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Public Open Houses to Welcome New Park Superintendent

Posted by | 12.04.2014

UPDATE: The public is invited to four open house opportunities to meet and welcome new GSMNP Superintendent Cassius Cash to the Smokies. The open houses will be held in late February from 4-6 p.m. at each location.

- Tuesday, Feb. 17 - Oconaluftee Administration Building adjacent to the Oconaluftee Visitor Center, Cherokee, NC

- Thursday, Feb. 19 - Barn Event Center, Townsend, TN

- Tuesday, Feb. 24 - Historic Calhoun House, Bryson City, NC

- Thursday, Feb. 26 - Calhoun’s Banquet Room, Gatlinburg, TN

Cash most recently served as Superintendent of Boston African American National Historic Site and Boston National Historical Park where he developed many partnerships with the surrounding community. This will be the first opportunity for the public to meet the superintendent, who begins working at the Smokies on Feb. 9.

“Great Smoky Mountains National Park is surrounded by incredible communities with a long tradition of supporting the park,” said Superintendent Cash. “I look forward to meeting and working with park neighbors as we continue building relationships and partnerships that enable us to protect this special place together.”

The open house events are hosted by Friends of the Smokies, Great Smoky Mountains Association, the Townsend-Walland Business Alliance, the City of Townsend, and the Historic Calhoun House. Light refreshments will be served.

Cash named GSMNP Superintendent

ATLANTA -- National Park Service Southeast Regional Director Stan Austin named Cassius Cash, a native of Memphis, Tenn., as the new superintendent of Great Smoky Mountains National Park.  Cash, currently superintendent for Boston National Historical Park and Boston African American National Historic Site, will assume his new post in February.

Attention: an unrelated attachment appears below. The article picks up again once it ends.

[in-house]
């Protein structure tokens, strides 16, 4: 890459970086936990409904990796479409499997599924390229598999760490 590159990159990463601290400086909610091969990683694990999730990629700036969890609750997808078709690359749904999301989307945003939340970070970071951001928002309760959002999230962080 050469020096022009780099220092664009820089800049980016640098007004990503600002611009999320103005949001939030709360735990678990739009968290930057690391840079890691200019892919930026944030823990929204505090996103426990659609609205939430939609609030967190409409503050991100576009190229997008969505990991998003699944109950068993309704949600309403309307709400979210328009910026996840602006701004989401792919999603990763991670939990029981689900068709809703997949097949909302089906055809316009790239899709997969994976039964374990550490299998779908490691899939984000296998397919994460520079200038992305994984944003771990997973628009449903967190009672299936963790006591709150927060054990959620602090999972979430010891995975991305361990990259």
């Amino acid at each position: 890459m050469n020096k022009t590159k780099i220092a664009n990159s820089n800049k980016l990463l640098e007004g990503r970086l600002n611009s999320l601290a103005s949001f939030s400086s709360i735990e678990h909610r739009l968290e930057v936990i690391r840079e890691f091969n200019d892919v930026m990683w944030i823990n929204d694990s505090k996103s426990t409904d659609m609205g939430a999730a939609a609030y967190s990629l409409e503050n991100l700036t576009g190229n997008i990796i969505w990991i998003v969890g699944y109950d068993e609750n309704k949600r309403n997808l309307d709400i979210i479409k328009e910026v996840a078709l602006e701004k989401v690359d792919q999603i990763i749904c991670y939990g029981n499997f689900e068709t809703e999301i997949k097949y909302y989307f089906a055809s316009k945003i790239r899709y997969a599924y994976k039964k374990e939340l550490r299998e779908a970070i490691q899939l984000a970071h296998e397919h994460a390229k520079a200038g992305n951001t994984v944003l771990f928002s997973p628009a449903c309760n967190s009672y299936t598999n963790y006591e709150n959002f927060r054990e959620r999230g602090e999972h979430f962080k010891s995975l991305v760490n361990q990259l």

Cash has served as superintendent at the Boston parks since 2010.  While there, he worked with the City of Boston to open a new visitor center in historic Faneuil Hall.  That facility now welcomes more than 5 million visitors a year.  Cash also worked with several park partners to secure $4 million to reopen the African Meeting House, the oldest black church still in its original location in the country.

Cash began his federal career in 1991with the U.S. Forest Service as a wildlife biologist at the Gifford Pinchot National Forest in Washington State.  He went on to work with that agency for 18 years in various leadership positions.

He served as an administrative officer in Nebraska, district ranger in Georgia, and a civil rights officer in Mississippi.  Cash was the deputy forest supervisor at the Rogue River-Siskiyou National Forest in southern Oregon before transferring to Boston.  Earlier this year, Cash served as the deputy regional director and chief of staff in the Northeast Regional Office.

Cash holds a bachelor of science degree in biology from the University of Arkansas at Pine Bluff, and later attended Oregon State University to study wildlife management.  

Cash, his wife, Vonda and their youngest daughter plan to reside in the Gatlinburg area. Their oldest daughter is attending school in Colorado.

Great Smoky Mountains National Park is one of the largest protected land areas east of the Rocky Mountains, with more than 500,000 acres of forests and more than 2,000 miles of streams.  It spans eastern Tennessee and western North Carolina along the high peaks of the Appalachian Mountains.  It is the nation's most visited national park, with more than nine million visitors a year.

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